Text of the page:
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Molecular biotechnology now dedicates most of its research to investigating plasmids as a way of understanding the delivery method used by vectors (Maver, Kocjan, Seme, & Poljak, 2015, p. 278). Engineering experiments now use DNA plasmids owing to their multiple cloning capabilities. Since it is easy to store DNA and move it at will whenever required in plasmids; from a test-tube environment to a more controlled cellular environment, scientists prefer using them in genetic engineering. Plasmids now become vectors during scientific experiments. The availability of selectable markers, the presence multiple cloning sites and an inherent origin of replication are the primary reasons why it is most preferred during genetic engineering.
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Typically, healthcare practitioners usually endeavor to aid individuals infected with HPV to recover within the shortest time possible. Nevertheless, there are a myriad of immunological factors that come in to play and provide a window into the complex human/microbe relationship that exists with regard to the adaptive immune system. Attempts to manage the virus are normally hampered by a sophisticated evasion strategy honed over time to evade the immune response, resulting in malignant transformation. The result is a complete takeover of the immune system and the inception of chronic pro-inflammatory response that create a favorable environment for the development of tumors and the rapid progression of cancer (Kaste & Dolecek, 2014, p. 123). It is also critical to note that genetic variants in the host impact the viruses’ effects on the said individual and may affect infection outcomes. The virus harmonizes its infectious cycle with the intent of targeting its host’s cells and gaining entry to the epithelial cells. It then synchronizes with the epithelial differentiation program and continues to replicate undeterred after activating its viral cycle. HPV has worked its way around the innate immune system and impairs any response by the body including the transcription of cytokines and pro-inflammatory chemokines.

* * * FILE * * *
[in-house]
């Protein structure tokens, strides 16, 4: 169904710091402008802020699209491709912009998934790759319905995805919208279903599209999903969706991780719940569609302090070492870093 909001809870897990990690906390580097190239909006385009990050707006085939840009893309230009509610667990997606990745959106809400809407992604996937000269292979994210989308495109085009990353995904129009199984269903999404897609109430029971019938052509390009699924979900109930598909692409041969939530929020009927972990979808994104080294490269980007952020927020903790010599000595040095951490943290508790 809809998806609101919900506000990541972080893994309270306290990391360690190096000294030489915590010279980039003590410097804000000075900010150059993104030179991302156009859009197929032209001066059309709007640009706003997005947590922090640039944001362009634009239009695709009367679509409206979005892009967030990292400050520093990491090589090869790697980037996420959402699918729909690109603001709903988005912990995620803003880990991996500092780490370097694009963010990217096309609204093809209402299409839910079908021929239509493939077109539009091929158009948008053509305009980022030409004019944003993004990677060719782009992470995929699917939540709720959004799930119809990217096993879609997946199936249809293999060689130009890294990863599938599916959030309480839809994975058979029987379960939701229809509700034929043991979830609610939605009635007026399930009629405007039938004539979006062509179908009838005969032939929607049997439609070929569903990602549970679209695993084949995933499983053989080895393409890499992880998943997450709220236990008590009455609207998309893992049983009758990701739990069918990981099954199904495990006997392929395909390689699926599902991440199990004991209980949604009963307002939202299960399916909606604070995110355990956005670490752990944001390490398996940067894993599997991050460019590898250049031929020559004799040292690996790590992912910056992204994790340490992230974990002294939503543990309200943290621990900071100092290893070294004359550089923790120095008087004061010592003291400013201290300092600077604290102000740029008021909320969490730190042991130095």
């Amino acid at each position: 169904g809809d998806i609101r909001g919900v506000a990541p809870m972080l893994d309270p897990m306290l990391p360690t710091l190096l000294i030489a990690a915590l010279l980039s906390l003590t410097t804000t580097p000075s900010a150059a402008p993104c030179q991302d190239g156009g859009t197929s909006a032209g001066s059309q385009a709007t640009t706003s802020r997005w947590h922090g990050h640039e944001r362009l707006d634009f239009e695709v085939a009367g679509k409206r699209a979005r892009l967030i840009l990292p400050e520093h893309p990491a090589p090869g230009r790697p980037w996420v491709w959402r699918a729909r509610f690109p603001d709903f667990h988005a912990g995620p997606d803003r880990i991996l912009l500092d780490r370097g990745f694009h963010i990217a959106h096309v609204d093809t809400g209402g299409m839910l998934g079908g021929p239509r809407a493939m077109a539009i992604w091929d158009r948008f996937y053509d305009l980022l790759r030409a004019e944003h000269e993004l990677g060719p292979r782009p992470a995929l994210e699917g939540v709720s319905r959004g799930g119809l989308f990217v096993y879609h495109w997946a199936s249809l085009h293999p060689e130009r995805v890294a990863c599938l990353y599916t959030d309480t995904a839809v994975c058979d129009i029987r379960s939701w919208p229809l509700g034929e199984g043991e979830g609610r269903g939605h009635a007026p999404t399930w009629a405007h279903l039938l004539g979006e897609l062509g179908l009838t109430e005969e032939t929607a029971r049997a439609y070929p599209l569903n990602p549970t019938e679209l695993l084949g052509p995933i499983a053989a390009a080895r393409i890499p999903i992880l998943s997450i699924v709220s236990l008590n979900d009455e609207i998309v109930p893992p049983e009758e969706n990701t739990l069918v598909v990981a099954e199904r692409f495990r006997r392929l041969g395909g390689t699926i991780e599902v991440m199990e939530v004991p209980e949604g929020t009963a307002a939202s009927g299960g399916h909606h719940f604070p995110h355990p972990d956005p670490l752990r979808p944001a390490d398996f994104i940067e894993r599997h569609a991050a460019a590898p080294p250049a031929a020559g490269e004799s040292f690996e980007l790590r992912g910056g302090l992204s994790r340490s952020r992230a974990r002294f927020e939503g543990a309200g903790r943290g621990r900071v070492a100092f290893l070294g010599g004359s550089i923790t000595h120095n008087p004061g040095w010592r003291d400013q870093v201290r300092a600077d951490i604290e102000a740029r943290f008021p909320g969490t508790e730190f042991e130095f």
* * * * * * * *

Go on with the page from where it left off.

E6 and E7 proteins are major virulence
factors when dealing with HPV. Their presence often denotes the presence of
high-risk papillomavirus. Any tumor suppressor present in the host is rendered
inactive by the proteins which makes it increasingly difficult to regulate
normal cell dividing rate. This results in a quick progression in the
proliferation of cells that worsens the virus’ cancerous effect.
Prevention and Treatment Strategies
HPV is a now emerging as a disease burden threatening the provision of public health across the United States. It is currently estimated that the annual cost of successful HPV treatment is $210 million since it causes 5% of cancers (McKain, 2015). Since it is highly communicable, it can be prevented using vaccines such as Gardasil and Cervarix which are highly effective. The use of condoms, abstinence and monogamy can also reduce infections considerably. Regular screenings are also critical as a preventative measure. Early diagnosis lowers cancer-related deaths. Consequently, the most common and convenient treatment method is the use of topical products such as podofilox (Condylox) which contains antimitotic properties critical when combating HPV. A licensed physician can also remove the warts in a hospital setting using topical podopphyllin resin which destroys the virus through protein coagulation.